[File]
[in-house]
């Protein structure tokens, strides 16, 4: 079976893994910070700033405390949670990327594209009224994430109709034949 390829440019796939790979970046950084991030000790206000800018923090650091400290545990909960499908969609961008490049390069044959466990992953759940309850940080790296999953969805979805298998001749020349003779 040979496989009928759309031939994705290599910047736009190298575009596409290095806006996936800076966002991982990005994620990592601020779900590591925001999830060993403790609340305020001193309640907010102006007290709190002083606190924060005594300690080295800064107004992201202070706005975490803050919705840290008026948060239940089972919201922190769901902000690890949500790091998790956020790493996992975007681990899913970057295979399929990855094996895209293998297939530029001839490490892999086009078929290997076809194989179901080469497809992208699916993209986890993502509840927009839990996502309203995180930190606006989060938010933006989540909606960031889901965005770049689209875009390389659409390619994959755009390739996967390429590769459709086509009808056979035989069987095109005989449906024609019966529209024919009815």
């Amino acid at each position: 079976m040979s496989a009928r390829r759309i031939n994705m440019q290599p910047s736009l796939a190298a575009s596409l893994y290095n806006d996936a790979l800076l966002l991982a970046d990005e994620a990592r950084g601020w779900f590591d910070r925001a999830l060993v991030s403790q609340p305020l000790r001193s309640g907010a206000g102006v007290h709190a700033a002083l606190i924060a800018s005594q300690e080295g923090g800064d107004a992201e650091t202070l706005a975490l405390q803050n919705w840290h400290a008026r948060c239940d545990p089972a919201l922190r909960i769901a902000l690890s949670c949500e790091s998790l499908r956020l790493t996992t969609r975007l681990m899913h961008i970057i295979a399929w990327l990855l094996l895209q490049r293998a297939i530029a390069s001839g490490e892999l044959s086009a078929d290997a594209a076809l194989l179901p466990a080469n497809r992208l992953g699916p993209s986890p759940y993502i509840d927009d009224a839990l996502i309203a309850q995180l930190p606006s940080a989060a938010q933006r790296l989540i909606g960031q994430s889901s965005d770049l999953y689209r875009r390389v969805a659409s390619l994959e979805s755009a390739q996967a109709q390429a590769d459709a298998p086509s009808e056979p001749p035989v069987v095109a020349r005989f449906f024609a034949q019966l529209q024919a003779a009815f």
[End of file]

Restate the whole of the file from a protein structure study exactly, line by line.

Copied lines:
[in-house]
């Protein structure tokens, strides 16, 4: 079976893994910070700033405390949670990327594209009224994430109709034949 390829440019796939790979970046950084991030000790206000800018923090650091400290545990909960499908969609961008490049390069044959466990992953759940309850940080790296999953969805979805298998001749020349003779 040979496989009928759309031939994705290599910047736009190298575009596409290095806006996936800076966002991982990005994620990592601020779900590591925001999830060993403790609340305020001193309640907010102006007290709190002083606190924060005594300690080295800064107004992201202070706005975490803050919705840290008026948060239940089972919201922190769901902000690890949500790091998790956020790493996992975007681990899913970057295979399929990855094996895209293998297939530029001839490490892999086009078929290997076809194989179901080469497809992208699916993209986890993502509840927009839990996502309203995180930190606006989060938010933006989540909606960031889901965005770049689209875009390389659409390619994959755009390739996967390429590769459709086509009808056979035989069987095109005989449906024609019966529209024919009815």
């Amino acid at each position: 079976m040979s496989a009928r390829r759309i031939n994705m440019q290599p910047s736009l796939a190298a575009s596409l893994y290095n806006d996936a790979l800076l966002l991982a970046d990005e994620a990592r950084g601020w779900f590591d910070r925001a999830l060993v991030s403790q609340p305020l000790r001193s309640g907010a206000g102006v007290h709190a700033a002083l606190i924060a800018s005594q300690e080295g923090g800064d107004a992201e650091t202070l706005a975490l405390q803050n919705w840290h400290a008026r948060c239940d545990p089972a919201l922190r909960i769901a902000l690890s949670c949500e790091s998790l499908r956020l790493t996992t969609r975007l681990m899913h961008i970057i295979a399929w990327l990855l094996l895209q490049r293998a297939i530029a390069s001839g490490e892999l044959s086009a078929d290997a594209a076809l194989l179901p466990a080469n497809r992208l992953g699916p993209s986890p759940y993502i509840d927009d009224a839990l996502i309203a309850q995180l930190p606006s940080a989060a938010q933006r790296l989540i909606g960031q994430s889901s965005d770049l999953y689209r875009r390389v969805a659409s390619l994959e979805s755009a390739q996967a109709q390429a590769d459709a298998p086509s009808e056979p001749p035989v069987v095109a020349r005989f449906f024609a034949q019966l529209q024919a003779a009815f």